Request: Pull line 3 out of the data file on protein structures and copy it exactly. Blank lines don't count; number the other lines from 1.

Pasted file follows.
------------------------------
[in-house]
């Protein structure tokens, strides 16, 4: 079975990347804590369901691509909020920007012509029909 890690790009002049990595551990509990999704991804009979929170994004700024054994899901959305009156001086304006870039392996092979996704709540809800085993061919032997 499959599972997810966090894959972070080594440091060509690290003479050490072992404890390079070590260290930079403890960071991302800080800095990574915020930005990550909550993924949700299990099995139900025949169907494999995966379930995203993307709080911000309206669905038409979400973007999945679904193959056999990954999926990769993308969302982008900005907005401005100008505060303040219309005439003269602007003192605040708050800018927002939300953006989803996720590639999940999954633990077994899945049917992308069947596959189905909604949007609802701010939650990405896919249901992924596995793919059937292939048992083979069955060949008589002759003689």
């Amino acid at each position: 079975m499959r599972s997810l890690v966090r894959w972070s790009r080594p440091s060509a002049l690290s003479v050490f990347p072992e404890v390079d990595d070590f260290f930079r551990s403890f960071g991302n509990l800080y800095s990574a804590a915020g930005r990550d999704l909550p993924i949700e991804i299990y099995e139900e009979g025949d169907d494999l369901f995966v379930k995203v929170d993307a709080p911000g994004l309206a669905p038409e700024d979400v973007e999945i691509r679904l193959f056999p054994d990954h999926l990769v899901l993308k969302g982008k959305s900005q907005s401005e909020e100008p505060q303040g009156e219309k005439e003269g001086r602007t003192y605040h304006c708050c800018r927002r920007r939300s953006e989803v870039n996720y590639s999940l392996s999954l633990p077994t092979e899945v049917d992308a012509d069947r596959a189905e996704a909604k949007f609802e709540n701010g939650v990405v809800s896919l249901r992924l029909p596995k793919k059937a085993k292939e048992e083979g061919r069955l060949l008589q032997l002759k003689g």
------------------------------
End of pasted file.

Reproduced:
């Amino acid at each position: 079975m499959r599972s997810l890690v966090r894959w972070s790009r080594p440091s060509a002049l690290s003479v050490f990347p072992e404890v390079d990595d070590f260290f930079r551990s403890f960071g991302n509990l800080y800095s990574a804590a915020g930005r990550d999704l909550p993924i949700e991804i299990y099995e139900e009979g025949d169907d494999l369901f995966v379930k995203v929170d993307a709080p911000g994004l309206a669905p038409e700024d979400v973007e999945i691509r679904l193959f056999p054994d990954h999926l990769v899901l993308k969302g982008k959305s900005q907005s401005e909020e100008p505060q303040g009156e219309k005439e003269g001086r602007t003192y605040h304006c708050c800018r927002r920007r939300s953006e989803v870039n996720y590639s999940l392996s999954l633990p077994t092979e899945v049917d992308a012509d069947r596959a189905e996704a909604k949007f609802e709540n701010g939650v990405v809800s896919l249901r992924l029909p596995k793919k059937a085993k292939e048992e083979g061919r069955l060949l008589q032997l002759k003689g």